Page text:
How do CFCs Destroy the Ozone Layer?

By Harshal Vispute|Updated : August 17th, 2022

In the atmosphere, ozone has always had natural adversaries. One of them is nitrogen (NO), but throughout the past century, chlorine (Cl) has been added to the list as well. In reality, human-related activities have increased their concentration, upsetting the delicate balance of the stratosphere.

Chlorofluorocarbons (CFC) come into touch with the Ozone layer as they rise upward and toward the stratosphere. As a result, the CFC molecules are split apart by ultraviolet light, releasing chlorine atoms that can destroy ozone molecules in a chemical process. Human skin cancer risk is enhanced by the ozone layer's loss, and plant health suffers, which is particularly true for agricultural crops.

How does CFCs Destroy the Ozone Layer?

  • The main causes of the ozone layer's depletion have been found to be chlorofluorocarbons (CFCs), however, bromine-containing substances, other halogen compounds, and nitrogen oxides can also harm the ozone layer.
  • Thomas Midgeley first identified CFCs as a low-cost, non-flammable coolant for refrigerators in the 1930s. They have been utilised in propellants, fast food packaging, air conditioners, and freezers. Due to their high stability and slow rate of deterioration, CFCs can last up to a century in the atmosphere.
  • The sun's ultraviolet rays break down CFCs in the stratosphere where they slowly build up and release chlorine atoms. One chlorine atom can aid in the destruction of 100,000 ozone molecules as chlorine assaults the ozone.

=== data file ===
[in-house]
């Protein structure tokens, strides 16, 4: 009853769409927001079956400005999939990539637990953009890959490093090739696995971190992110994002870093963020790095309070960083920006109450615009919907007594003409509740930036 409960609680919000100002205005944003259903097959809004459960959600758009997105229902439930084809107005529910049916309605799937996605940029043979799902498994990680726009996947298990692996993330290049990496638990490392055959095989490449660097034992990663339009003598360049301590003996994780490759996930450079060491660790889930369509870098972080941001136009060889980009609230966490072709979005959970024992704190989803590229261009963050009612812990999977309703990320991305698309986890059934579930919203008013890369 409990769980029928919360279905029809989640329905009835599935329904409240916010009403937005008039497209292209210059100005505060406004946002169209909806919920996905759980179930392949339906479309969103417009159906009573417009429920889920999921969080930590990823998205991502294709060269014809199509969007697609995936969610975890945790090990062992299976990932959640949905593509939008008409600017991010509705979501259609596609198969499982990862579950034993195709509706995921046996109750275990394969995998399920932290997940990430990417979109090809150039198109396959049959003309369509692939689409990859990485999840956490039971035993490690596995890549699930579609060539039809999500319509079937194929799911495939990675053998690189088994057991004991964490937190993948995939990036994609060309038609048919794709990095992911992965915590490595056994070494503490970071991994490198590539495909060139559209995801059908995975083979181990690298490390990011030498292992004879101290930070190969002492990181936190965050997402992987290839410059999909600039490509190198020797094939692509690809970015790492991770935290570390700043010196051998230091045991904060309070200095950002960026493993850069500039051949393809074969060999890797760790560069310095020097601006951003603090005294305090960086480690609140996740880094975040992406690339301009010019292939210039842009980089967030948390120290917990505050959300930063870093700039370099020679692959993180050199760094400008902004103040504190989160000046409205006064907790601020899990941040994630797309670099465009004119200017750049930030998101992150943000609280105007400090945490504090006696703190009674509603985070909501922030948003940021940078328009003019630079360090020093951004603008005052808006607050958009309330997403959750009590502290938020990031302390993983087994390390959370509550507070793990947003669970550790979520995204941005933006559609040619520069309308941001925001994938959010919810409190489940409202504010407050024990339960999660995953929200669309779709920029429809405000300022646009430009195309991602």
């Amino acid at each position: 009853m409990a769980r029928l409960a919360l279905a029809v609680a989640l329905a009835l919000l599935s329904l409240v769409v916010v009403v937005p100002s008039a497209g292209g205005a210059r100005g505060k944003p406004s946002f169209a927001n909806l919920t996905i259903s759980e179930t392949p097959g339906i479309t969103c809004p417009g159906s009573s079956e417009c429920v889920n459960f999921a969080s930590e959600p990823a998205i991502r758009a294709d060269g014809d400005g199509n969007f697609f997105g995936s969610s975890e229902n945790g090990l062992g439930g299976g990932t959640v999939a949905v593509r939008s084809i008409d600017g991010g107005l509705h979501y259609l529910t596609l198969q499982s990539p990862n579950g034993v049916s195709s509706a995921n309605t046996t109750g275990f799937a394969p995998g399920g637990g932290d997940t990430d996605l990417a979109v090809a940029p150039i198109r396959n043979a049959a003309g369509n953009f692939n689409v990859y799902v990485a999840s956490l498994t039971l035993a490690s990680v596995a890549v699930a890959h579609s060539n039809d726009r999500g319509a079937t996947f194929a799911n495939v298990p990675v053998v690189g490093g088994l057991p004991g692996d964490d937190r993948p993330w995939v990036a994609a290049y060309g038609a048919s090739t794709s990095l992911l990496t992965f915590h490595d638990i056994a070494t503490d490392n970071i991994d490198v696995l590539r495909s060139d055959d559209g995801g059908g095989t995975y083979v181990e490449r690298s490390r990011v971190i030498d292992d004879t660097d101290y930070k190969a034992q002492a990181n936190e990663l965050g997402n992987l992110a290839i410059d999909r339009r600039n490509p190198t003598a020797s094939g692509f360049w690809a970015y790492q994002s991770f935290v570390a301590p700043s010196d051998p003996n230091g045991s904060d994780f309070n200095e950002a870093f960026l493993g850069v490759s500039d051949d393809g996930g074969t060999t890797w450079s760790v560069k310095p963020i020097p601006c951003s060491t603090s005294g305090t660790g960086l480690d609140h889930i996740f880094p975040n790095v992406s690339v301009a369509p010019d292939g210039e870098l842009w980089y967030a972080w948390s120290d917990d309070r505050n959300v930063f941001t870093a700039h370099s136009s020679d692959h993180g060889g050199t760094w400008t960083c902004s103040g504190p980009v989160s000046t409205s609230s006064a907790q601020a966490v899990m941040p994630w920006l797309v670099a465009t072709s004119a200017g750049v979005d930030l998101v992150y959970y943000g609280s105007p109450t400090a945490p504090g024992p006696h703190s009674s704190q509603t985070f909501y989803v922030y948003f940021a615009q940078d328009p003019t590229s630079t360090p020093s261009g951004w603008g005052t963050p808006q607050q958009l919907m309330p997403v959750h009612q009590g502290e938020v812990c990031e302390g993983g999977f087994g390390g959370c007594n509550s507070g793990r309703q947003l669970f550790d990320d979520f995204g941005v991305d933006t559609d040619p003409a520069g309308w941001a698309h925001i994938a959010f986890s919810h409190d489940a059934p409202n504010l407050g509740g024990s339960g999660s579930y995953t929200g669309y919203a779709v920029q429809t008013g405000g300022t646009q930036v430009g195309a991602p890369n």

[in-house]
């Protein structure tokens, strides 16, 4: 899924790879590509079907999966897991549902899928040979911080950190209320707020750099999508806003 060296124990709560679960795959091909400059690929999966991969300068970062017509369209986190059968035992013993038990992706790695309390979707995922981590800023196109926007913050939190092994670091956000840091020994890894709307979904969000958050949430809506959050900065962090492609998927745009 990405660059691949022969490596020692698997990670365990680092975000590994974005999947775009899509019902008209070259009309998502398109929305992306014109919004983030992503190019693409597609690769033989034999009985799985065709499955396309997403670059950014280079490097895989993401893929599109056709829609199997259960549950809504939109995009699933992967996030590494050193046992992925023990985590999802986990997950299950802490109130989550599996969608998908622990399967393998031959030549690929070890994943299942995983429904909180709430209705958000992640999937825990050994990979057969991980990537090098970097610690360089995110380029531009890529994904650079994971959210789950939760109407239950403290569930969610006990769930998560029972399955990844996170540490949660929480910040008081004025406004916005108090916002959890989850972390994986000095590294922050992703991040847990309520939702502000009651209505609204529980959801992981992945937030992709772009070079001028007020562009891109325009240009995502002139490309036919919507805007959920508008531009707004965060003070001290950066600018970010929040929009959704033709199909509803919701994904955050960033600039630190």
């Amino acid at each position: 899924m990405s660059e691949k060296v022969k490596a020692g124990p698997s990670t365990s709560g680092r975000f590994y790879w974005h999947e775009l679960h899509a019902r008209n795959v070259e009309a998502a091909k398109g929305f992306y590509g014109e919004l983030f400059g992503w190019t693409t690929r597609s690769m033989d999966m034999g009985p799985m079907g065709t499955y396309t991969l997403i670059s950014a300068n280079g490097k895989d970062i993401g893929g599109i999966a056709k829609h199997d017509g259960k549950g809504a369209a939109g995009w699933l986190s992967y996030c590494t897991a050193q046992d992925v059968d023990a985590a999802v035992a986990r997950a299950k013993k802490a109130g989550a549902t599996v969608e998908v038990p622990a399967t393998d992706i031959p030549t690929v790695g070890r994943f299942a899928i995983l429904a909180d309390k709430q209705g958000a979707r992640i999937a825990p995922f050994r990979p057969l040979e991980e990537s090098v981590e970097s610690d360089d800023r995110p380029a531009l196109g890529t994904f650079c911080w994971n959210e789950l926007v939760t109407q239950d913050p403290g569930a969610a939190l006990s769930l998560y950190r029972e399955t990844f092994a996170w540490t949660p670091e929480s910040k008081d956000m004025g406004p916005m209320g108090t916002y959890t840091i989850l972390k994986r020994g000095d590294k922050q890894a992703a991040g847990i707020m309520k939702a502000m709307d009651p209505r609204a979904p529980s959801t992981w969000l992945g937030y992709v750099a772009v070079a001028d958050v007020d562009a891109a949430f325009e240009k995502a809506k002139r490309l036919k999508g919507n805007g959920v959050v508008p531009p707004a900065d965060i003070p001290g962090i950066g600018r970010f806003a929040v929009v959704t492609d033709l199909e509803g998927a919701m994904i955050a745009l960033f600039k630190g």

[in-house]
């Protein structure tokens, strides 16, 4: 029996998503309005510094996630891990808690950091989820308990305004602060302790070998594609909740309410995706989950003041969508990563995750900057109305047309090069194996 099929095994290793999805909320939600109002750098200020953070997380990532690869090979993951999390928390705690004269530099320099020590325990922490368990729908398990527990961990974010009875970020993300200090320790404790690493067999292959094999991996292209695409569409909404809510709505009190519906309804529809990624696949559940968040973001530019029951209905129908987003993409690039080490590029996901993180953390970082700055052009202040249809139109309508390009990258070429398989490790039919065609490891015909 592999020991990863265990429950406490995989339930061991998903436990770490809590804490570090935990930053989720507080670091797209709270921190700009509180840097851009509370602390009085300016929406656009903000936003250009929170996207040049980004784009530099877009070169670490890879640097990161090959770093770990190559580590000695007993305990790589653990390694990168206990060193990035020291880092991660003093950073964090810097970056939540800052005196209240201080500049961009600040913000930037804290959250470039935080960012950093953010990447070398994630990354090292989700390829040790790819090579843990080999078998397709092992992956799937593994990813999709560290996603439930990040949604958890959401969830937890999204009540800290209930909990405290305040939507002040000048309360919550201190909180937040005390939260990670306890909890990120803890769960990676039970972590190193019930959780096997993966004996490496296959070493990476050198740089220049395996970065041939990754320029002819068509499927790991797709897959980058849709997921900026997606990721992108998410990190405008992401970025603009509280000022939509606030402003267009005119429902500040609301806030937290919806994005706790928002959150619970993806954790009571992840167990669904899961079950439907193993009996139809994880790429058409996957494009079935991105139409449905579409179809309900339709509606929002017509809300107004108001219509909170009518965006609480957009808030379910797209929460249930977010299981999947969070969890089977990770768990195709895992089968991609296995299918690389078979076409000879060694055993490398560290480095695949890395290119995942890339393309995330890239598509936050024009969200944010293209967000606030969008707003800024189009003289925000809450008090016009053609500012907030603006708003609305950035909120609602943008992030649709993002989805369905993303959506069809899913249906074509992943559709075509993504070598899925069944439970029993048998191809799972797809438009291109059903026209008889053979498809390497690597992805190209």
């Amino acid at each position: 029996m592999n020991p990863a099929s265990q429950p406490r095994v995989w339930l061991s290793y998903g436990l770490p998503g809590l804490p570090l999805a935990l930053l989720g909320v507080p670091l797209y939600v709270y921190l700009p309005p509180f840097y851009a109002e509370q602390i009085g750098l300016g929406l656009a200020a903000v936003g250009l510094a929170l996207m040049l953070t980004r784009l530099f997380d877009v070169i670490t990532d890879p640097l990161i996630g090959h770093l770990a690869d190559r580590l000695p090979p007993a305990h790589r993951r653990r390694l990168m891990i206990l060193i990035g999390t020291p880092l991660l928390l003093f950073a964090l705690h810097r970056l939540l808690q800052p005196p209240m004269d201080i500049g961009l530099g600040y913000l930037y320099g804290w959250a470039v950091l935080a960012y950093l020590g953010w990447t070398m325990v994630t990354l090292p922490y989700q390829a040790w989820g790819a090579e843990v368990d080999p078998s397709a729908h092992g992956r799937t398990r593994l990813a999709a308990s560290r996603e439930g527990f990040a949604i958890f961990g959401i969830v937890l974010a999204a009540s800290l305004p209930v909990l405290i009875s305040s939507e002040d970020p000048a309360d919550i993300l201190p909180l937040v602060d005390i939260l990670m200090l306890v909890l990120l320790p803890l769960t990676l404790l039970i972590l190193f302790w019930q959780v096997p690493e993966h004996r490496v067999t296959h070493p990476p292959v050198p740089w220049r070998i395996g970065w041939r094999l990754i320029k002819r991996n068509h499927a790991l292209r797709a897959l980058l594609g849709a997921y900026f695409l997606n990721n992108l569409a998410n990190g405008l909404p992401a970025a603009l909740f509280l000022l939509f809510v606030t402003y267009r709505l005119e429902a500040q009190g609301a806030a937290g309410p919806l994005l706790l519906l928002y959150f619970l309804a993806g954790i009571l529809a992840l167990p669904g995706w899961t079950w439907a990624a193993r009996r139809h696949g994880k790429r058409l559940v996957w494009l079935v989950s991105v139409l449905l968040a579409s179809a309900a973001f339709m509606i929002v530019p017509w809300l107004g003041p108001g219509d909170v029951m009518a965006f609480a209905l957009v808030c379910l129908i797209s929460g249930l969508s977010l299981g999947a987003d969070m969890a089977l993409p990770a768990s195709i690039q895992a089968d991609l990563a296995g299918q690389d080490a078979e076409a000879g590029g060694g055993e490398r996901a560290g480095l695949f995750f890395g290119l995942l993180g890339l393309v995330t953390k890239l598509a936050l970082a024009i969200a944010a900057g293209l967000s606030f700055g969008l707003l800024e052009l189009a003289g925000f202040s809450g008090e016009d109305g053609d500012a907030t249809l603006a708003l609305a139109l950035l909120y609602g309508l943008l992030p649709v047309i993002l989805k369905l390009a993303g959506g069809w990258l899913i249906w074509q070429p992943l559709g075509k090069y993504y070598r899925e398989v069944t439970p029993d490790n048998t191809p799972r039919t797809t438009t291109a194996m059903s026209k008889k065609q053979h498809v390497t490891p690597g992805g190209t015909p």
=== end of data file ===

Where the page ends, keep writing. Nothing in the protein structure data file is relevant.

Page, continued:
• Leading industrial nations ratified the Montreal Protocol prohibiting CFCs in 1987, but despite efforts to curtail their use over the ensuing ten years, the ozone layer continued to deteriorate.
  • But CFCs do more than only harm ozone; they also act as powerful greenhouse gases. The restriction was associated with a "halt" or slowing in temperature increases since the mid-1990s, according to 2013 research that was published in the journal Nature Geoscience.

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  • Chlorofluorocarbons (CFC) come into touch with the Ozone layer as they rise upward and toward the stratosphere. This causes a chemical reaction in which ultraviolet radiation breaks apart the CFC molecules, producing chlorine atoms that can destroy ozone molecules.

  • CFCs drift into the upper atmosphere, where the chlorine they contain ozone destructs. The ozone hole over Antarctica is believed to be largely due to CFCs. hydrochlorofluorocarbons (HCFCs), or CFCs. Despite being ozone-depleting compounds, they are less effective than chlorofluorocarbons at destroying stratospheric ozone.

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